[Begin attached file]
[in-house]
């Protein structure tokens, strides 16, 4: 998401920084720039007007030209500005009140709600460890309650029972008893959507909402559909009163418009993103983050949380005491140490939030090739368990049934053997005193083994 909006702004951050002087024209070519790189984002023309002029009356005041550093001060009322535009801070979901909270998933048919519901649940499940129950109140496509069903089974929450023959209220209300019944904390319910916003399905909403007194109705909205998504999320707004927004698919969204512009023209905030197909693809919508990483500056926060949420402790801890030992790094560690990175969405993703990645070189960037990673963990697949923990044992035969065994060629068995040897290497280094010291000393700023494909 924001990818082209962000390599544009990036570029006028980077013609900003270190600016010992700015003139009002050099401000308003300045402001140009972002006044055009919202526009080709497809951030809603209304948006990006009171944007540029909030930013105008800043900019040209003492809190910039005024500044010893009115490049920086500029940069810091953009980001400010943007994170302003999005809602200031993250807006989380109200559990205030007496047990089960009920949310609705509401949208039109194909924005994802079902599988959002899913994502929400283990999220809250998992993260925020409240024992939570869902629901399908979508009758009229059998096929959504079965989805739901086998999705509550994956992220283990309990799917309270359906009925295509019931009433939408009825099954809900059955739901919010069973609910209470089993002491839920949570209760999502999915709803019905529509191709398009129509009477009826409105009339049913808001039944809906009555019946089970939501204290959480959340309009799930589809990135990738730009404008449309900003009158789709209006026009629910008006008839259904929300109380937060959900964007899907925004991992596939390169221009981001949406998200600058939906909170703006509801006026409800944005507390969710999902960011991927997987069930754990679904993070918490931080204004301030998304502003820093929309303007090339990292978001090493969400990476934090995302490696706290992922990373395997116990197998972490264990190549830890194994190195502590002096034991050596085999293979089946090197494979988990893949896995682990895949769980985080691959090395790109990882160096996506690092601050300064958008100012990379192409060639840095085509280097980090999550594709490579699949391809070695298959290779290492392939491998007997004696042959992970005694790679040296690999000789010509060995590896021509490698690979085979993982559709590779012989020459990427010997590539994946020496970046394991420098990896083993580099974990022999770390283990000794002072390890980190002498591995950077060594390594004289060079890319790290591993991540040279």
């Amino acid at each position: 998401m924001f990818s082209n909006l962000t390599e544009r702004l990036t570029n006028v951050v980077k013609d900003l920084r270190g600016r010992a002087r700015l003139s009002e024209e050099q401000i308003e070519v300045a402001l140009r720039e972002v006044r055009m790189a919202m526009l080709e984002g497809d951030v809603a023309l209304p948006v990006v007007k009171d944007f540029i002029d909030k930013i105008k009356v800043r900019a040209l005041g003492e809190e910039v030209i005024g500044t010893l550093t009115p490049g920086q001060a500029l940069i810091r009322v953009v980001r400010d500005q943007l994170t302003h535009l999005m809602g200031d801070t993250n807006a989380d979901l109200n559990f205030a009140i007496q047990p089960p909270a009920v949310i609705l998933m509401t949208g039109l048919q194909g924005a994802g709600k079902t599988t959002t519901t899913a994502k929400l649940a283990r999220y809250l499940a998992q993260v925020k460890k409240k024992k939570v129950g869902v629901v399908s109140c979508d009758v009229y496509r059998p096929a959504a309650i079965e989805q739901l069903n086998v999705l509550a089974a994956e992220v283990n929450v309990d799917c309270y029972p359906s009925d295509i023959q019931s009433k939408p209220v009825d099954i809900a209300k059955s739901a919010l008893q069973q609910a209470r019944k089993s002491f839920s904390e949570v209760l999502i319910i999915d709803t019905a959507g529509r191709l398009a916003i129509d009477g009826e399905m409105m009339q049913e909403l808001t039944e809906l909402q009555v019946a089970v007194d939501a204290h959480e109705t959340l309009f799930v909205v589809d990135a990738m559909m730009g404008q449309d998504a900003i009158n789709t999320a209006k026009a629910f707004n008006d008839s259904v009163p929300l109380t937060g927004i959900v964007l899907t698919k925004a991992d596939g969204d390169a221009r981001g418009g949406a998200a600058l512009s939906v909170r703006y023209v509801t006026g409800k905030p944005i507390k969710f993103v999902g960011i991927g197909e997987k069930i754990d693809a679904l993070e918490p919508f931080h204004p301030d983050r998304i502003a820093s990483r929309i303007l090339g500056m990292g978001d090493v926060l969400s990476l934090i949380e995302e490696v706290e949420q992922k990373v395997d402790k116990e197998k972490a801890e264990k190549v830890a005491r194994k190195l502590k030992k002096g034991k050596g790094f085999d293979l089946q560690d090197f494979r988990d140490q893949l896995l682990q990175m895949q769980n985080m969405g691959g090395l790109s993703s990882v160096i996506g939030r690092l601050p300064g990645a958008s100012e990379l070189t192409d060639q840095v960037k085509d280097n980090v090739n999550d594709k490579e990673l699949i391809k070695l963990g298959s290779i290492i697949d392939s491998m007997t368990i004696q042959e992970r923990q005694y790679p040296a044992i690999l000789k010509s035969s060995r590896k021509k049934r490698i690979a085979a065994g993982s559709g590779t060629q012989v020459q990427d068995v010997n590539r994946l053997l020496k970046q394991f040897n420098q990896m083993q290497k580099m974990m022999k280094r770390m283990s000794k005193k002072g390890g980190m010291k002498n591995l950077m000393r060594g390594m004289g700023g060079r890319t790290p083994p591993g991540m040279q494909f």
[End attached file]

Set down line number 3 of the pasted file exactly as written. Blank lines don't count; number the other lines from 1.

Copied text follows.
């Amino acid at each position: 998401m924001f990818s082209n909006l962000t390599e544009r702004l990036t570029n006028v951050v980077k013609d900003l920084r270190g600016r010992a002087r700015l003139s009002e024209e050099q401000i308003e070519v300045a402001l140009r720039e972002v006044r055009m790189a919202m526009l080709e984002g497809d951030v809603a023309l209304p948006v990006v007007k009171d944007f540029i002029d909030k930013i105008k009356v800043r900019a040209l005041g003492e809190e910039v030209i005024g500044t010893l550093t009115p490049g920086q001060a500029l940069i810091r009322v953009v980001r400010d500005q943007l994170t302003h535009l999005m809602g200031d801070t993250n807006a989380d979901l109200n559990f205030a009140i007496q047990p089960p909270a009920v949310i609705l998933m509401t949208g039109l048919q194909g924005a994802g709600k079902t599988t959002t519901t899913a994502k929400l649940a283990r999220y809250l499940a998992q993260v925020k460890k409240k024992k939570v129950g869902v629901v399908s109140c979508d009758v009229y496509r059998p096929a959504a309650i079965e989805q739901l069903n086998v999705l509550a089974a994956e992220v283990n929450v309990d799917c309270y029972p359906s009925d295509i023959q019931s009433k939408p209220v009825d099954i809900a209300k059955s739901a919010l008893q069973q609910a209470r019944k089993s002491f839920s904390e949570v209760l999502i319910i999915d709803t019905a959507g529509r191709l398009a916003i129509d009477g009826e399905m409105m009339q049913e909403l808001t039944e809906l909402q009555v019946a089970v007194d939501a204290h959480e109705t959340l309009f799930v909205v589809d990135a990738m559909m730009g404008q449309d998504a900003i009158n789709t999320a209006k026009a629910f707004n008006d008839s259904v009163p929300l109380t937060g927004i959900v964007l899907t698919k925004a991992d596939g969204d390169a221009r981001g418009g949406a998200a600058l512009s939906v909170r703006y023209v509801t006026g409800k905030p944005i507390k969710f993103v999902g960011i991927g197909e997987k069930i754990d693809a679904l993070e918490p919508f931080h204004p301030d983050r998304i502003a820093s990483r929309i303007l090339g500056m990292g978001d090493v926060l969400s990476l934090i949380e995302e490696v706290e949420q992922k990373v395997d402790k116990e197998k972490a801890e264990k190549v830890a005491r194994k190195l502590k030992k002096g034991k050596g790094f085999d293979l089946q560690d090197f494979r988990d140490q893949l896995l682990q990175m895949q769980n985080m969405g691959g090395l790109s993703s990882v160096i996506g939030r690092l601050p300064g990645a958008s100012e990379l070189t192409d060639q840095v960037k085509d280097n980090v090739n999550d594709k490579e990673l699949i391809k070695l963990g298959s290779i290492i697949d392939s491998m007997t368990i004696q042959e992970r923990q005694y790679p040296a044992i690999l000789k010509s035969s060995r590896k021509k049934r490698i690979a085979a065994g993982s559709g590779t060629q012989v020459q990427d068995v010997n590539r994946l053997l020496k970046q394991f040897n420098q990896m083993q290497k580099m974990m022999k280094r770390m283990s000794k005193k002072g390890g980190m010291k002498n591995l950077m000393r060594g390594m004289g700023g060079r890319t790290p083994p591993g991540m040279q494909f």